Aus govt to propose new anti-terrorism laws


Australian Prime Minister Malcolm Turnbull has announced a proposal that could allow for potential terrorists to be 'detained indefinitely'.

Under yet to be released plans for new laws to be implemented at a state and territory government level, convicted terrorists could be kept in jail once their sentences have finished. Prisoners' sentences would be reviewed periodically and they could continue to be detained if they are deemed to pose a risk to the community.

Mr Turnbull believes the plan would receive significant support from Australia's public in light of recent tragedies, according to ABC News reports.

"In the wake of Orlando, Nice and other terrorist incidents - as well as our own experience since September 2014, resulting in the charging of 44 persons - we cannot for a moment be complacent," Mr Turnbull said.

The proposal, which is yet to be refined, would "balance the need to keep the community safe with [Australia's] commitment to privacy and the rights of the individual," Mr Turnbull said.

"Together the measures we are announcing today are designed to deter terrorism, prevent it, ensure that the nation and our people are kept safe and to provide reassurance that Australians can and should continue going about their daily lives and enjoying their freedom in the usual way."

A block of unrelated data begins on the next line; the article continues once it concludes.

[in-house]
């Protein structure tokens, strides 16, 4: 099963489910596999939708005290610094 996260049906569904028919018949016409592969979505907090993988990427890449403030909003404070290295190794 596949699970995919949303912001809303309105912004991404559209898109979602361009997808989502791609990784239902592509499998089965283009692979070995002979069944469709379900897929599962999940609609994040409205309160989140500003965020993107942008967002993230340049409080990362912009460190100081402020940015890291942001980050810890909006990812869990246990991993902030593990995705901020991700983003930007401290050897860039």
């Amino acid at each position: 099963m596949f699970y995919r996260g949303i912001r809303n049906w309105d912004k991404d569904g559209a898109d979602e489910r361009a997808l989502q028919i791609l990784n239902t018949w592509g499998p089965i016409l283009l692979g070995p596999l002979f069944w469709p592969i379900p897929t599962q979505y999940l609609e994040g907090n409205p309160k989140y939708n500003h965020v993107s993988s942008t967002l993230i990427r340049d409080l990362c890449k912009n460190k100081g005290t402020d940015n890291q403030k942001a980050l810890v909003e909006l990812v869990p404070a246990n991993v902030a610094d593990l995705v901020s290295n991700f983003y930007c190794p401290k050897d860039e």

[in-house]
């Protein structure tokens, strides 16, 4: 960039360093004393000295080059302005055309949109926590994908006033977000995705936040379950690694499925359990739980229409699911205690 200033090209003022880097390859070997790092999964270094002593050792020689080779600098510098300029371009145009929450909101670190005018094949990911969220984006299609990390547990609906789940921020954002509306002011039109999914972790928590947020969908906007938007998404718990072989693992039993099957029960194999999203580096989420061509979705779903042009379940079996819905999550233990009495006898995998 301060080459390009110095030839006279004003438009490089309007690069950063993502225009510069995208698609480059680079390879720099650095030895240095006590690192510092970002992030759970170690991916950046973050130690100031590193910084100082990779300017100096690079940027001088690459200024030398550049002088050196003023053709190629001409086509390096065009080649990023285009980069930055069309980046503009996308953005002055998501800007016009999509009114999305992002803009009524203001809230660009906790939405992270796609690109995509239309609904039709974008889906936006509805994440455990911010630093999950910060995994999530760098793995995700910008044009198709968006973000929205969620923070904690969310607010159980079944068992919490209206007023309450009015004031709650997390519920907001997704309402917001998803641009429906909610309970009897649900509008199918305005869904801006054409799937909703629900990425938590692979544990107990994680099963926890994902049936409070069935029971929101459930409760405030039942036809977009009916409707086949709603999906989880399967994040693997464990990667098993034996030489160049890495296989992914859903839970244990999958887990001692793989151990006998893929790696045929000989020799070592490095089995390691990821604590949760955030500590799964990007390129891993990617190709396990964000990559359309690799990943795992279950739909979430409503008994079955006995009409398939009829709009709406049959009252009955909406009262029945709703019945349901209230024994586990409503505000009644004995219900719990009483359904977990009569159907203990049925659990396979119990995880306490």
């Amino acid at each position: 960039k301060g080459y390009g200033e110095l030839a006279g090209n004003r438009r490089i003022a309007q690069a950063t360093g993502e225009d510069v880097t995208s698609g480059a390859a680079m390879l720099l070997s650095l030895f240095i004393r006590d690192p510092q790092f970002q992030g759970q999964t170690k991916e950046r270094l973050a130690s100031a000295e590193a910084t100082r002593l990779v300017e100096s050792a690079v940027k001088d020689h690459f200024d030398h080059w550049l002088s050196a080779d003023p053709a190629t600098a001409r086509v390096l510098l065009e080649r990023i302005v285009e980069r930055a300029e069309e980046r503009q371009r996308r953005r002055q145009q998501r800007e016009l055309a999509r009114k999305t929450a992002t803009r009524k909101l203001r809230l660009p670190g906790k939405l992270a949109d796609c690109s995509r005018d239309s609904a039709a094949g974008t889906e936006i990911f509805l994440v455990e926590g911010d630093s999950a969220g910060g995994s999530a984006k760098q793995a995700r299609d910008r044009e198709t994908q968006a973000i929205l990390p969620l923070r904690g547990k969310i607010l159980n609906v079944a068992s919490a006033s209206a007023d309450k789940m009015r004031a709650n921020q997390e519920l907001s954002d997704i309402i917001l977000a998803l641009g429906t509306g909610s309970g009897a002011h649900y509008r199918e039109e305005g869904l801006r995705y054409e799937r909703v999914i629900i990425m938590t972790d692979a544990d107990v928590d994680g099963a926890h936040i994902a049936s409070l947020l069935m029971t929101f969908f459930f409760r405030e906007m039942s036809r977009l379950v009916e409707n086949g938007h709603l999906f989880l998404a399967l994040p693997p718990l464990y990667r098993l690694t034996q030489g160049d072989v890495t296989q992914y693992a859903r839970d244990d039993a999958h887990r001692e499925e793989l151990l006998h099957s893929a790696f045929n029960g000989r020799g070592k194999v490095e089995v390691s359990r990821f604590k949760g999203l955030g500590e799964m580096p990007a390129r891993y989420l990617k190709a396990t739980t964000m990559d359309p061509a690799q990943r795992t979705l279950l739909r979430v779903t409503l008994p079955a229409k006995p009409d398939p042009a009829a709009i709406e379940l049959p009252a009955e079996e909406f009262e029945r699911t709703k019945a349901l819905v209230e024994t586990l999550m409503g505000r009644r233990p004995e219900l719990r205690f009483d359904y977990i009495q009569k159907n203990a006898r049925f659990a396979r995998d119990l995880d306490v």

Australian Attorney-General George Brandis said the process would be supervised by a judge and will be pending medical and psychological assessments. Prisoner behaviours, like willingness to participate in rehabilitation programs, will also be taken into account.

Anti-terror legislation expert and Dean of Law at the University of New South Wales George Williams told AM the laws for detention beyond sentencing should only apply in the most extreme cases.

"I'm always reluctant to go down the path of these type of measures, but I think on this occasion this can be justified if it's done in the right way, and the detail really does matter," Professor Williams said.

"If we have people who can be shown to continue to pose a demonstrable risk, if it is determined by a judge not by a minister, if there's also periodic review, and if it only applies to offenders who have already been convicted of very serious crimes - then yes, I think it can be justified."